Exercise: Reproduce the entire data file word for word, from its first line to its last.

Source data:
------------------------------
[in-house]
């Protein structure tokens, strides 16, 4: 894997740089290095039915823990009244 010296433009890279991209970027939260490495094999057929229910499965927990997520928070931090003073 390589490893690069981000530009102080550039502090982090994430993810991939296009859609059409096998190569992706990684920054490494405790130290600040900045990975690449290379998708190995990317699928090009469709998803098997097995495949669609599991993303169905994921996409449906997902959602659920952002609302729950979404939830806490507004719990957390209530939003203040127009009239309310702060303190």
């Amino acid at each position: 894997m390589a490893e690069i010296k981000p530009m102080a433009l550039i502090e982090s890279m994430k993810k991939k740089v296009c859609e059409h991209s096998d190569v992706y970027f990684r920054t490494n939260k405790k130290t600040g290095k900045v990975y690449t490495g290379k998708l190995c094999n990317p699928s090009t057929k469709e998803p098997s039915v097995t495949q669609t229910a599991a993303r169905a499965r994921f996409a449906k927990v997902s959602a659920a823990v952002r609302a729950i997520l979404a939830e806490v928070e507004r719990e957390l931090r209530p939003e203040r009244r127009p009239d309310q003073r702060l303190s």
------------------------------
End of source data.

[in-house]
């Protein structure tokens, strides 16, 4: 894997740089290095039915823990009244 010296433009890279991209970027939260490495094999057929229910499965927990997520928070931090003073 390589490893690069981000530009102080550039502090982090994430993810991939296009859609059409096998190569992706990684920054490494405790130290600040900045990975690449290379998708190995990317699928090009469709998803098997097995495949669609599991993303169905994921996409449906997902959602659920952002609302729950979404939830806490507004719990957390209530939003203040127009009239309310702060303190």
């Amino acid at each position: 894997m390589a490893e690069i010296k981000p530009m102080a433009l550039i502090e982090s890279m994430k993810k991939k740089v296009c859609e059409h991209s096998d190569v992706y970027f990684r920054t490494n939260k405790k130290t600040g290095k900045v990975y690449t490495g290379k998708l190995c094999n990317p699928s090009t057929k469709e998803p098997s039915v097995t495949q669609t229910a599991a993303r169905a499965r994921f996409a449906k927990v997902s959602a659920a823990v952002r609302a729950i997520l979404a939830e806490v928070e507004r719990e957390l931090r209530p939003e203040r009244r127009p009239d309310q003073r702060l303190s």